Location: Chemistry ResearchTitle: A 13-lipoxygenase, TomloxC, is essential for synthesis of five carbon flavor volatiles in tomato) Author
Submitted to: Journal of Experimental Botany
Publication Type: Peer reviewed journal
Publication Acceptance Date: 10/15/2013
Publication Date: 2/1/2014
Citation: Shen, J., Tieman, D., Jones, J.B., Taylor, M.G., Schmelz, E.A., Huffaker, A., Bies, D., Chen, K., Klee, H.J. 2014. A 13-lipoxygenase, TomloxC, is essential for synthesis of five carbon flavor volatiles in tomato. Journal of Experimental Botany. 65(2):419-428. Interpretive Summary: Plant volatiles mediate numerous ecological interactions spanning plant defense, pollinator attraction and human taste preferences. In tomato, the emission of compounds containing five carbons, known as C5 volatiles, influence preference to humans and likely interactions with pests and pathogens yet their biosynthetic origin has remained unclear. In collaboration with researchers at the University of Florida, scientists at the Center for Medical, Agricultural and Veterinary Entomology in Gainesville, FL, have discovered that the 13-lipoxygenase enzyme, termed TomloxC, controls the biosynthesis of both six-carbon and C5 volatiles. Wound-inducible C5 volatile biosynthesis was shown to be independent of the enzyme hydroperoxide lyase. Transgenic antisense expression of the gene TomloxC strongly inhibited production of both C5 and C6 volatiles but did not significantly alter disease progression of the bacterial leaf pathogen Xanthomonas campestris. This research demonstrates that a single plant lipoxygense enzyme is responsible for both even and odd carbon-chain length volatiles and establishes stable resources for the further examination of C5 volatile function following biotic and abiotic stress.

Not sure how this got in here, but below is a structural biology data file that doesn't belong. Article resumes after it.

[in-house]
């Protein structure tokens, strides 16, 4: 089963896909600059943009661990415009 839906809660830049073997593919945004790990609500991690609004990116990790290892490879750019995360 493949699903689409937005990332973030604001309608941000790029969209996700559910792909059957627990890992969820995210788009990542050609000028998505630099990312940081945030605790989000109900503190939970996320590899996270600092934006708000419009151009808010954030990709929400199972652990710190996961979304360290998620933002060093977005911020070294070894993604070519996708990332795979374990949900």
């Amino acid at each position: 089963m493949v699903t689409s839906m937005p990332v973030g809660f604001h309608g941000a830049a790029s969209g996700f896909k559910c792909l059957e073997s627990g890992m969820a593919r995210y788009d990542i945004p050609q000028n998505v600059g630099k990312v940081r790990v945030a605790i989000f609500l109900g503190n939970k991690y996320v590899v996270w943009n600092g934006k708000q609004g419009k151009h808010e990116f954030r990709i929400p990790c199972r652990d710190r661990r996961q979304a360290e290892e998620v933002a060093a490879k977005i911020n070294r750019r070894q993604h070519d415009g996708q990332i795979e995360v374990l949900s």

Technical Abstract: Five carbon (C5) volatile compounds, derived from fatty acids, are among the most important contributors to consumer liking of fresh tomatoes. Despite their important roles in flavor, the genes responsible for C5 volatile synthesis have yet to be identified. Here, we show that their synthesis is catalyzed in part by a 13-lipoxygenase (LOX), TomloxC, the same enzyme responsible for synthesis of six-carbon (C6) volatiles. C5 synthesis is independent of hydroperoxide lyase (HPL); moreover HPL knock-down significantly increased C5 volatile synthesis. This LOX-dependent, HPL-independent pathway functions in both fruits and leaves. Synthesis of the C5 volatiles increases in leaves following mechanical wounding but does not increase in response to infection with Xanthomonas campestris. Large reductions in C5 and C6 volatiles in antisense TomloxC knock-down plants were observed but those reductions did not alter the development of disease symptoms, indicating that these volatiles do not have an important defensive function against this bacterial pathogen.